Posted By, Meredith Anderson
Dec. 7 (Bloomberg) -- As the U.S. economy pulls out of a recession and the biggest banks return to profitability, mounting defaults on commercial property may keep regional lenders from repaying bailout funds until at least 2011.
Unpaid loans on malls, hotels, apartments and home developments stood at a 16-year high of 3.4 percent in the third quarter and may reach 5.3 percent in two years, according to Real Estate Econometrics LLC, a property research firm in New York. That’s a bigger threat to regional banks, which are almost four times more concentrated in commercial property loans than the nation’s biggest lenders, according to data compiled by Bloomberg on bailout recipients.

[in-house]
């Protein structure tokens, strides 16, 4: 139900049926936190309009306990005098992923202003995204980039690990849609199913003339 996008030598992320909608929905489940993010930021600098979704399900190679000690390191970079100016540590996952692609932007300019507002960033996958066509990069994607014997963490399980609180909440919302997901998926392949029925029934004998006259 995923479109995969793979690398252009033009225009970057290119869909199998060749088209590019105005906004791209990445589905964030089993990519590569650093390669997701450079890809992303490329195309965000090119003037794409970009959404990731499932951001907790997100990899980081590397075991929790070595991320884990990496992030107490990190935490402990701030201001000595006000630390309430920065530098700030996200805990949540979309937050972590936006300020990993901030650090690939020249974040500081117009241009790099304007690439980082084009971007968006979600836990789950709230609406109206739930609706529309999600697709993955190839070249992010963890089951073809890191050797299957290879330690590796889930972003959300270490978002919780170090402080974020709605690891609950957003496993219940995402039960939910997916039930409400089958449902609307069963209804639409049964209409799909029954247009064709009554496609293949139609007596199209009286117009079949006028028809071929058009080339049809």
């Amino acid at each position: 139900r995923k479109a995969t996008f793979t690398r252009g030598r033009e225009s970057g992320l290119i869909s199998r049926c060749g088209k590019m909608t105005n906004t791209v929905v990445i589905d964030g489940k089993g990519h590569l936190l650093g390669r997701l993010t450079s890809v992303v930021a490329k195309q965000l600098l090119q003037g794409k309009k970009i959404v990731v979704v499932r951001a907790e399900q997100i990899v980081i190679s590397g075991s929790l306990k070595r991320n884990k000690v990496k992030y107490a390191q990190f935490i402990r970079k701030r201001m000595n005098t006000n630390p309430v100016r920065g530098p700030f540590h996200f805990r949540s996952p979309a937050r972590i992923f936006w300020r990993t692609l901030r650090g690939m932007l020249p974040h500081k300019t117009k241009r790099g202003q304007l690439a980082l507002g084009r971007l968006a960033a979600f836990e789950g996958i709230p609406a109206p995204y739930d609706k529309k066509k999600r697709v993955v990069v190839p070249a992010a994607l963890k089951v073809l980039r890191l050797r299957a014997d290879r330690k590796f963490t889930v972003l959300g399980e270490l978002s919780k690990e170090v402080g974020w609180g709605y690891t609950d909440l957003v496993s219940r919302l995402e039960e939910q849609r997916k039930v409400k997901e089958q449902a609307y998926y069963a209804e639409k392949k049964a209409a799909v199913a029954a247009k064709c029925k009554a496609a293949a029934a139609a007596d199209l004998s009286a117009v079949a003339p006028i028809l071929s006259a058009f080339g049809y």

The concentration makes regulators less likely to let regional lenders like Synovus Financial Corp. and Zions Bancorporation leave the Troubled Asset Relief Program, analysts said. Smaller banks would remain stuck in TARP, while bigger lenders, including Bank of America Corp., repay the government and free themselves to set their own policies on executive pay.
“Community and regional banks basically became real estate banks in the past 25 years, and now real estate is on its back,” said Jeff Davis, an analyst at FTN Equity Capital Markets Corp. in Nashville, Tennessee. “The largest banks have other areas where they can make money, be it consumer lending, capital markets and asset management.”